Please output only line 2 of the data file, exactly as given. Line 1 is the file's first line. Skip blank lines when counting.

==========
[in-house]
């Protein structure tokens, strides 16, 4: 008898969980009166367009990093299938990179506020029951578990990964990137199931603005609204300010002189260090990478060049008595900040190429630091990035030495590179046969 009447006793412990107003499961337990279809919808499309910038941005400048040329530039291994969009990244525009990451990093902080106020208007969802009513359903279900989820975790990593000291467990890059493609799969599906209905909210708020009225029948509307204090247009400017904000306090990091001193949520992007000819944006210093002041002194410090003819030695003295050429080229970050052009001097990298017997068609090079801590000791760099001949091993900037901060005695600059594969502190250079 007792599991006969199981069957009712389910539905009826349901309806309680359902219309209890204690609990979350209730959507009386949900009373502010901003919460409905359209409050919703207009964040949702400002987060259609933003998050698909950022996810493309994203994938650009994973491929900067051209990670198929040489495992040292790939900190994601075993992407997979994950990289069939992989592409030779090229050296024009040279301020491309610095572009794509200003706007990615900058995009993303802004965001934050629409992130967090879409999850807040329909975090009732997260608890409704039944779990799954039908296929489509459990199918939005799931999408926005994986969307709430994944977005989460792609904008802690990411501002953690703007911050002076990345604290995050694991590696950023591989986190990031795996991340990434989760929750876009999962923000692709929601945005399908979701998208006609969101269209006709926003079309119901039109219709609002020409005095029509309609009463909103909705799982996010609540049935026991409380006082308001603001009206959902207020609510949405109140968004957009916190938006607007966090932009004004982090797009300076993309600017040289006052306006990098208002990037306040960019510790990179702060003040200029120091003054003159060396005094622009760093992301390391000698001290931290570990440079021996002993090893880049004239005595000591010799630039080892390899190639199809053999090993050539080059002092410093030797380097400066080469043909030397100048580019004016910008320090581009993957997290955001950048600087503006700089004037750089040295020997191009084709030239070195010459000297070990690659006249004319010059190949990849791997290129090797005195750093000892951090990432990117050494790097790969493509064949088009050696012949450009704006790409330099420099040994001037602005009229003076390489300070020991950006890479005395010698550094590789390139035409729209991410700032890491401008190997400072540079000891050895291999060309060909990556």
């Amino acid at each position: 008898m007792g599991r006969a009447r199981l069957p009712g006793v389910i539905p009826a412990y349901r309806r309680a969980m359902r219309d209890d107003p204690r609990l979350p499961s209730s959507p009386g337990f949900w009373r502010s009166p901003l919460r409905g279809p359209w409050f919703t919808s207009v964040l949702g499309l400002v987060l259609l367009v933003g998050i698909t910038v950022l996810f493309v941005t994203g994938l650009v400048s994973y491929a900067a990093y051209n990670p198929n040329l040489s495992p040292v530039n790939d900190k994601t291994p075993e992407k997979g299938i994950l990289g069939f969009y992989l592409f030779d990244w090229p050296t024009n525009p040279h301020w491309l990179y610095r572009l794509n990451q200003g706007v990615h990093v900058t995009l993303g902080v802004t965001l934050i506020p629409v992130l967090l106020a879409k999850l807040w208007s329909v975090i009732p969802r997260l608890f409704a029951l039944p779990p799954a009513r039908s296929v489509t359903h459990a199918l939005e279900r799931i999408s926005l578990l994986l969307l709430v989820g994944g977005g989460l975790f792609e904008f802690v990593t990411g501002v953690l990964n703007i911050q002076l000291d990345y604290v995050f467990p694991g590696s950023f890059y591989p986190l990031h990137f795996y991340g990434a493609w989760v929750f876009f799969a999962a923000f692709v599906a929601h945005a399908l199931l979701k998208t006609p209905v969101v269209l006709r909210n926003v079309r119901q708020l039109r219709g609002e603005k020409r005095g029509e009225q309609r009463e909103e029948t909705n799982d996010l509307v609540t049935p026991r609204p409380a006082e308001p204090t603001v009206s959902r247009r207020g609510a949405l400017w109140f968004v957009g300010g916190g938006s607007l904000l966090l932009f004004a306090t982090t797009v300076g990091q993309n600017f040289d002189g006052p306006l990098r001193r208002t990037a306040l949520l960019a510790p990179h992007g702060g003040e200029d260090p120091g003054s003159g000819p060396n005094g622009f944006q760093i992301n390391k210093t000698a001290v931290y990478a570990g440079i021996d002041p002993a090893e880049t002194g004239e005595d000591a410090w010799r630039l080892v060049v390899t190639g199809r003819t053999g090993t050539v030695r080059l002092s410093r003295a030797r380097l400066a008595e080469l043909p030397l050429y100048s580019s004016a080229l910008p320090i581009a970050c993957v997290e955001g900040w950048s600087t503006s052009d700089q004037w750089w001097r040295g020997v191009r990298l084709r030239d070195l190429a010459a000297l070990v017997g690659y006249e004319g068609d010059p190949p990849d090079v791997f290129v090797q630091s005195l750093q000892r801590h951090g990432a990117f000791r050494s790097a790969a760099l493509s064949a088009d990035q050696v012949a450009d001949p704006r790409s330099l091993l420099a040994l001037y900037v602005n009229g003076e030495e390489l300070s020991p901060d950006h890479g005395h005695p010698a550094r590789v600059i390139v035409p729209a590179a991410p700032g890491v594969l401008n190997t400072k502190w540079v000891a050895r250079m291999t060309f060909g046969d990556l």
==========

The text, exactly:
């Protein structure tokens, strides 16, 4: 008898969980009166367009990093299938990179506020029951578990990964990137199931603005609204300010002189260090990478060049008595900040190429630091990035030495590179046969 009447006793412990107003499961337990279809919808499309910038941005400048040329530039291994969009990244525009990451990093902080106020208007969802009513359903279900989820975790990593000291467990890059493609799969599906209905909210708020009225029948509307204090247009400017904000306090990091001193949520992007000819944006210093002041002194410090003819030695003295050429080229970050052009001097990298017997068609090079801590000791760099001949091993900037901060005695600059594969502190250079 007792599991006969199981069957009712389910539905009826349901309806309680359902219309209890204690609990979350209730959507009386949900009373502010901003919460409905359209409050919703207009964040949702400002987060259609933003998050698909950022996810493309994203994938650009994973491929900067051209990670198929040489495992040292790939900190994601075993992407997979994950990289069939992989592409030779090229050296024009040279301020491309610095572009794509200003706007990615900058995009993303802004965001934050629409992130967090879409999850807040329909975090009732997260608890409704039944779990799954039908296929489509459990199918939005799931999408926005994986969307709430994944977005989460792609904008802690990411501002953690703007911050002076990345604290995050694991590696950023591989986190990031795996991340990434989760929750876009999962923000692709929601945005399908979701998208006609969101269209006709926003079309119901039109219709609002020409005095029509309609009463909103909705799982996010609540049935026991409380006082308001603001009206959902207020609510949405109140968004957009916190938006607007966090932009004004982090797009300076993309600017040289006052306006990098208002990037306040960019510790990179702060003040200029120091003054003159060396005094622009760093992301390391000698001290931290570990440079021996002993090893880049004239005595000591010799630039080892390899190639199809053999090993050539080059002092410093030797380097400066080469043909030397100048580019004016910008320090581009993957997290955001950048600087503006700089004037750089040295020997191009084709030239070195010459000297070990690659006249004319010059190949990849791997290129090797005195750093000892951090990432990117050494790097790969493509064949088009050696012949450009704006790409330099420099040994001037602005009229003076390489300070020991950006890479005395010698550094590789390139035409729209991410700032890491401008190997400072540079000891050895291999060309060909990556």